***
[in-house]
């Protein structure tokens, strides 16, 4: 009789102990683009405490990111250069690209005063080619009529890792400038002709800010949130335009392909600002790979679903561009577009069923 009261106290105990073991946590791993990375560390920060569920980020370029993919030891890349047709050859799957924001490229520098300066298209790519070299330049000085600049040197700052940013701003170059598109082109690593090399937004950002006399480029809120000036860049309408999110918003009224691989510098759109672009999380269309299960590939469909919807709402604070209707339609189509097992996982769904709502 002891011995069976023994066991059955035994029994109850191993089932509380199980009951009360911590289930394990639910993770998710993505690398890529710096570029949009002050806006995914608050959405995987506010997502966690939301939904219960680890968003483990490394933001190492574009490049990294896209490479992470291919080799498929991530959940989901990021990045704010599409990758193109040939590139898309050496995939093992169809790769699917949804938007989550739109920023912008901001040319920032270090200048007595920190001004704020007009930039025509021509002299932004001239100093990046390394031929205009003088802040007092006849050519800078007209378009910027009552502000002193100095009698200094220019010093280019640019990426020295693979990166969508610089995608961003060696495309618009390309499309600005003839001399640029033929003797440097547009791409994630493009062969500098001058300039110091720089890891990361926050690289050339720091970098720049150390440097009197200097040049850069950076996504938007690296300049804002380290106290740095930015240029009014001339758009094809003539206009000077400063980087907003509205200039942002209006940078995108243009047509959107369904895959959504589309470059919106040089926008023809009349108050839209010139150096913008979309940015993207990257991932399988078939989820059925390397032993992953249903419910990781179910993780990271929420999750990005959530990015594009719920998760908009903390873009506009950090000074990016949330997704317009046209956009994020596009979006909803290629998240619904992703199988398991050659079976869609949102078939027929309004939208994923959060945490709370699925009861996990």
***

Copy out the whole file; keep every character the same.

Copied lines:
[in-house]
């Protein structure tokens, strides 16, 4: 009789102990683009405490990111250069690209005063080619009529890792400038002709800010949130335009392909600002790979679903561009577009069923 009261106290105990073991946590791993990375560390920060569920980020370029993919030891890349047709050859799957924001490229520098300066298209790519070299330049000085600049040197700052940013701003170059598109082109690593090399937004950002006399480029809120000036860049309408999110918003009224691989510098759109672009999380269309299960590939469909919807709402604070209707339609189509097992996982769904709502 002891011995069976023994066991059955035994029994109850191993089932509380199980009951009360911590289930394990639910993770998710993505690398890529710096570029949009002050806006995914608050959405995987506010997502966690939301939904219960680890968003483990490394933001190492574009490049990294896209490479992470291919080799498929991530959940989901990021990045704010599409990758193109040939590139898309050496995939093992169809790769699917949804938007989550739109920023912008901001040319920032270090200048007595920190001004704020007009930039025509021509002299932004001239100093990046390394031929205009003088802040007092006849050519800078007209378009910027009552502000002193100095009698200094220019010093280019640019990426020295693979990166969508610089995608961003060696495309618009390309499309600005003839001399640029033929003797440097547009791409994630493009062969500098001058300039110091720089890891990361926050690289050339720091970098720049150390440097009197200097040049850069950076996504938007690296300049804002380290106290740095930015240029009014001339758009094809003539206009000077400063980087907003509205200039942002209006940078995108243009047509959107369904895959959504589309470059919106040089926008023809009349108050839209010139150096913008979309940015993207990257991932399988078939989820059925390397032993992953249903419910990781179910993780990271929420999750990005959530990015594009719920998760908009903390873009506009950090000074990016949330997704317009046209956009994020596009979006909803290629998240619904992703199988398991050659079976869609949102078939027929309004939208994923959060945490709370699925009861996990």